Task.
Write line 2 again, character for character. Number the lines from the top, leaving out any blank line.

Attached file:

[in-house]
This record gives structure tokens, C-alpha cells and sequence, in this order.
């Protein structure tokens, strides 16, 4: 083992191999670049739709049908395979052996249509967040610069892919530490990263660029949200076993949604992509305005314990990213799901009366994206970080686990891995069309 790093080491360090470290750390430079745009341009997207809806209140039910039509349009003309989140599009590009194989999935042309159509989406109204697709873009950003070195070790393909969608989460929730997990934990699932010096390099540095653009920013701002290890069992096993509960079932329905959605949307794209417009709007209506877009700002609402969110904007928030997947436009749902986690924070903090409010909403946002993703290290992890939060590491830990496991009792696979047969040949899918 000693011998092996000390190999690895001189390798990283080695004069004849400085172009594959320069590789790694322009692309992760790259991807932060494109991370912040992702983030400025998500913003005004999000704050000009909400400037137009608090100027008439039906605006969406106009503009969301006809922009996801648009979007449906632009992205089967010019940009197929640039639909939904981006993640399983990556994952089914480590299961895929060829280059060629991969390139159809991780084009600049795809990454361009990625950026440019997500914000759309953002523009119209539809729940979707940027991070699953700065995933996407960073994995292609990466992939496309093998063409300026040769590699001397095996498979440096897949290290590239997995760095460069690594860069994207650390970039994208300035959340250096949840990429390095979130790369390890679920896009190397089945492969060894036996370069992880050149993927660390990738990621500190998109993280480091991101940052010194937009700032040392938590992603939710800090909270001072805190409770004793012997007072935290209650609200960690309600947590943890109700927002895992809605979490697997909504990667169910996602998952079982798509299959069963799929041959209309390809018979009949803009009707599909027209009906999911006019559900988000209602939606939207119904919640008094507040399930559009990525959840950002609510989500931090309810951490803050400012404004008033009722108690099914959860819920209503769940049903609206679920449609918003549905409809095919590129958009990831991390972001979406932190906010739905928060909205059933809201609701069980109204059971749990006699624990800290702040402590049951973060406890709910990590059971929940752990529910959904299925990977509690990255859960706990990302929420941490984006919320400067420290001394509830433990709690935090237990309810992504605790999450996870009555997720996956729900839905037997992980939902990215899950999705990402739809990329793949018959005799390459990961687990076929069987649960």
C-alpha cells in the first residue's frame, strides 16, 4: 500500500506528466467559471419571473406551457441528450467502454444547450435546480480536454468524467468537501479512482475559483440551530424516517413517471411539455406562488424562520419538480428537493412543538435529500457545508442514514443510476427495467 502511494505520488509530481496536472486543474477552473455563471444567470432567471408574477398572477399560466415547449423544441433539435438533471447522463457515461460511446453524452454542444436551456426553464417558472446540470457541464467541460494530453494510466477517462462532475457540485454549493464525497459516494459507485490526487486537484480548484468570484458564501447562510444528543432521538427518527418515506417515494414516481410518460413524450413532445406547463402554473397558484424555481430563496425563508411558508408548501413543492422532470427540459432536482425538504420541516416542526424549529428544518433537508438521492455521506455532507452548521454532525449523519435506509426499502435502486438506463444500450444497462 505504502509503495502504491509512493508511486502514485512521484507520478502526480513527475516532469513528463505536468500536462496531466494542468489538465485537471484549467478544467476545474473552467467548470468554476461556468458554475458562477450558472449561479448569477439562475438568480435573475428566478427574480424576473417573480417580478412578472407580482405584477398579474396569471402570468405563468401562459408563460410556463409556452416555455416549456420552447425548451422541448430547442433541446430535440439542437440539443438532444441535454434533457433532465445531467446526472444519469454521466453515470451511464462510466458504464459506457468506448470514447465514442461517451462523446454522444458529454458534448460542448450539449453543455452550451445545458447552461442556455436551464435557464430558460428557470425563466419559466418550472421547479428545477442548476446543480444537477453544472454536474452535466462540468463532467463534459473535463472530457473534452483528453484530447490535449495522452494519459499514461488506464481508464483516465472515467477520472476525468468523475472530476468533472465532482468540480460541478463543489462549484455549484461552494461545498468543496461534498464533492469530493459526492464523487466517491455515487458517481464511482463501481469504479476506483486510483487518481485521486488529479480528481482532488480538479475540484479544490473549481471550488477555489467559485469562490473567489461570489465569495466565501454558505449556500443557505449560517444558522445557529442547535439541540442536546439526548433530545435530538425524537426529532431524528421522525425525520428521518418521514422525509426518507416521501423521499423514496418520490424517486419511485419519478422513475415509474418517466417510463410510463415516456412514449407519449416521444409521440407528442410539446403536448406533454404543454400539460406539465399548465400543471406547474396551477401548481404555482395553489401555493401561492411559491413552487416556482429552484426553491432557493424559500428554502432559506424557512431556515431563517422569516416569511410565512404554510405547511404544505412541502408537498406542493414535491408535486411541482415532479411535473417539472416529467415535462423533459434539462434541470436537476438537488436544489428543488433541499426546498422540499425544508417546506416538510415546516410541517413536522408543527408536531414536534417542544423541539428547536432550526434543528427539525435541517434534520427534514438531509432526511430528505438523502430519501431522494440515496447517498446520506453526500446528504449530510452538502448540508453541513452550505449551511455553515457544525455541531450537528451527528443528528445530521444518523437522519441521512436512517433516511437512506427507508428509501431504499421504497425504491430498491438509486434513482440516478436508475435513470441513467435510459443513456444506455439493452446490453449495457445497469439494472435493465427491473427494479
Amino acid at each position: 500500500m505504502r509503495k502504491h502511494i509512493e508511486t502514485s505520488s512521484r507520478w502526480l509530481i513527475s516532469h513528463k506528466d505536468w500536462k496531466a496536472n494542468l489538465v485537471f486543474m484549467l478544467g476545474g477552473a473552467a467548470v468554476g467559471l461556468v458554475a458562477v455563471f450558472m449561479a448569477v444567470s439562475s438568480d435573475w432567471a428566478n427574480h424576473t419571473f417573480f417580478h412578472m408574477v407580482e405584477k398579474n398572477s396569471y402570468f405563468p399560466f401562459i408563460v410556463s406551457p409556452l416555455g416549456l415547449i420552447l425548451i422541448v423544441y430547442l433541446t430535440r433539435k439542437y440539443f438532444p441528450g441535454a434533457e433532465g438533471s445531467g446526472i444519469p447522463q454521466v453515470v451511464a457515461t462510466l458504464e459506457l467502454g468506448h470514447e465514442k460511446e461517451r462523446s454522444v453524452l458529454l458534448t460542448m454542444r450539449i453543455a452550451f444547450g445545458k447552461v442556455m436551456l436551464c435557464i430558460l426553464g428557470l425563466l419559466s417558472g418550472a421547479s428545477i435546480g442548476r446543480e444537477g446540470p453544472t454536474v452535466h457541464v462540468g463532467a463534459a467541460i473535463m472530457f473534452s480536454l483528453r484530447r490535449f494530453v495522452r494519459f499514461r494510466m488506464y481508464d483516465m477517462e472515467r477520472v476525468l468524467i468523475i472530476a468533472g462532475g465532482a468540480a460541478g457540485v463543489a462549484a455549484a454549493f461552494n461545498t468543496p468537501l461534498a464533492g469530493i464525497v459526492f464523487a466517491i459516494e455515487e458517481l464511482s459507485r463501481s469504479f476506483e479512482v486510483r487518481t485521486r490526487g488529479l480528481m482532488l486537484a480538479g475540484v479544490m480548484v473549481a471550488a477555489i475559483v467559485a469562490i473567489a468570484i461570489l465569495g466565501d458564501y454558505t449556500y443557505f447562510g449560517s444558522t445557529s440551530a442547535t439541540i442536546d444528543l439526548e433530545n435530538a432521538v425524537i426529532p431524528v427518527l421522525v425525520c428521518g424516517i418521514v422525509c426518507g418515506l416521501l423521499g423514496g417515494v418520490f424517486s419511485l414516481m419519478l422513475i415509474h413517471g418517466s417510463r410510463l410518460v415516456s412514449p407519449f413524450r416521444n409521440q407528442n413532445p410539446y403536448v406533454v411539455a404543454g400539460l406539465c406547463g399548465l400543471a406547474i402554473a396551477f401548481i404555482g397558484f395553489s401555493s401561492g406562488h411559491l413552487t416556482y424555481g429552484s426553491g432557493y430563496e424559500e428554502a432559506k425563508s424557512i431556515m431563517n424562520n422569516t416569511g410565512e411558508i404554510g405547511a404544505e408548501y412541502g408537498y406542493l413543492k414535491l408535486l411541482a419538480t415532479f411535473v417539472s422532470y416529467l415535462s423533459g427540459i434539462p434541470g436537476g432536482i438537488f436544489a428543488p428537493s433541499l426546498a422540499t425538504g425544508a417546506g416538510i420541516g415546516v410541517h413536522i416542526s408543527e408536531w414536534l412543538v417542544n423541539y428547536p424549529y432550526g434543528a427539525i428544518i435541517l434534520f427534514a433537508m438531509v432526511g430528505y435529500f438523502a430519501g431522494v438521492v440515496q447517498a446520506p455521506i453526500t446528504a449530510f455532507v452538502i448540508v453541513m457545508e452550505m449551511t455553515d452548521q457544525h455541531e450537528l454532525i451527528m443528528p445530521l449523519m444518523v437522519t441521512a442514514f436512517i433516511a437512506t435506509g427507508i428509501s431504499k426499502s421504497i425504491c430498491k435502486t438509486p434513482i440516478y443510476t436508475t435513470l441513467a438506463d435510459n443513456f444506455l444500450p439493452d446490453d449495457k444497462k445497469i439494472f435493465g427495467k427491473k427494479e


This record gives structure tokens, C-alpha cells and sequence, in this order.